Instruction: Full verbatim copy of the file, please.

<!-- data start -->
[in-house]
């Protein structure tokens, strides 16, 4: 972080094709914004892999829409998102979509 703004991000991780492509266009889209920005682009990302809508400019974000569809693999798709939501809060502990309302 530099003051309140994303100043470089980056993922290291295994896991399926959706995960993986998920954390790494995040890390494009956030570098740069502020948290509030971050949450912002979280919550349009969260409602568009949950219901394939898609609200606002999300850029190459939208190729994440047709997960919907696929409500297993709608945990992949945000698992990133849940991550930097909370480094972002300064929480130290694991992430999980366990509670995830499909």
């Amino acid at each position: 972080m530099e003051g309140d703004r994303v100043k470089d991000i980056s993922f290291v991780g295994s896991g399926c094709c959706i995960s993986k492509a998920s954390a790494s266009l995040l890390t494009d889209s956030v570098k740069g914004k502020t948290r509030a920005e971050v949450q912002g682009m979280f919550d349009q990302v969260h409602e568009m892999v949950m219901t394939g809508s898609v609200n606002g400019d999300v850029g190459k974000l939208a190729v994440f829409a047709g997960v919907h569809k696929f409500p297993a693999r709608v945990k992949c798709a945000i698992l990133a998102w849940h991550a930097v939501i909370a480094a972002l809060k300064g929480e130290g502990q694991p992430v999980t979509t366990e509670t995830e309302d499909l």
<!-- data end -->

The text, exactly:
[in-house]
């Protein structure tokens, strides 16, 4: 972080094709914004892999829409998102979509 703004991000991780492509266009889209920005682009990302809508400019974000569809693999798709939501809060502990309302 530099003051309140994303100043470089980056993922290291295994896991399926959706995960993986998920954390790494995040890390494009956030570098740069502020948290509030971050949450912002979280919550349009969260409602568009949950219901394939898609609200606002999300850029190459939208190729994440047709997960919907696929409500297993709608945990992949945000698992990133849940991550930097909370480094972002300064929480130290694991992430999980366990509670995830499909």
């Amino acid at each position: 972080m530099e003051g309140d703004r994303v100043k470089d991000i980056s993922f290291v991780g295994s896991g399926c094709c959706i995960s993986k492509a998920s954390a790494s266009l995040l890390t494009d889209s956030v570098k740069g914004k502020t948290r509030a920005e971050v949450q912002g682009m979280f919550d349009q990302v969260h409602e568009m892999v949950m219901t394939g809508s898609v609200n606002g400019d999300v850029g190459k974000l939208a190729v994440f829409a047709g997960v919907h569809k696929f409500p297993a693999r709608v945990k992949c798709a945000i698992l990133a998102w849940h991550a930097v939501i909370a480094a972002l809060k300064g929480e130290g502990q694991p992430v999980t979509t366990e509670t995830e309302d499909l």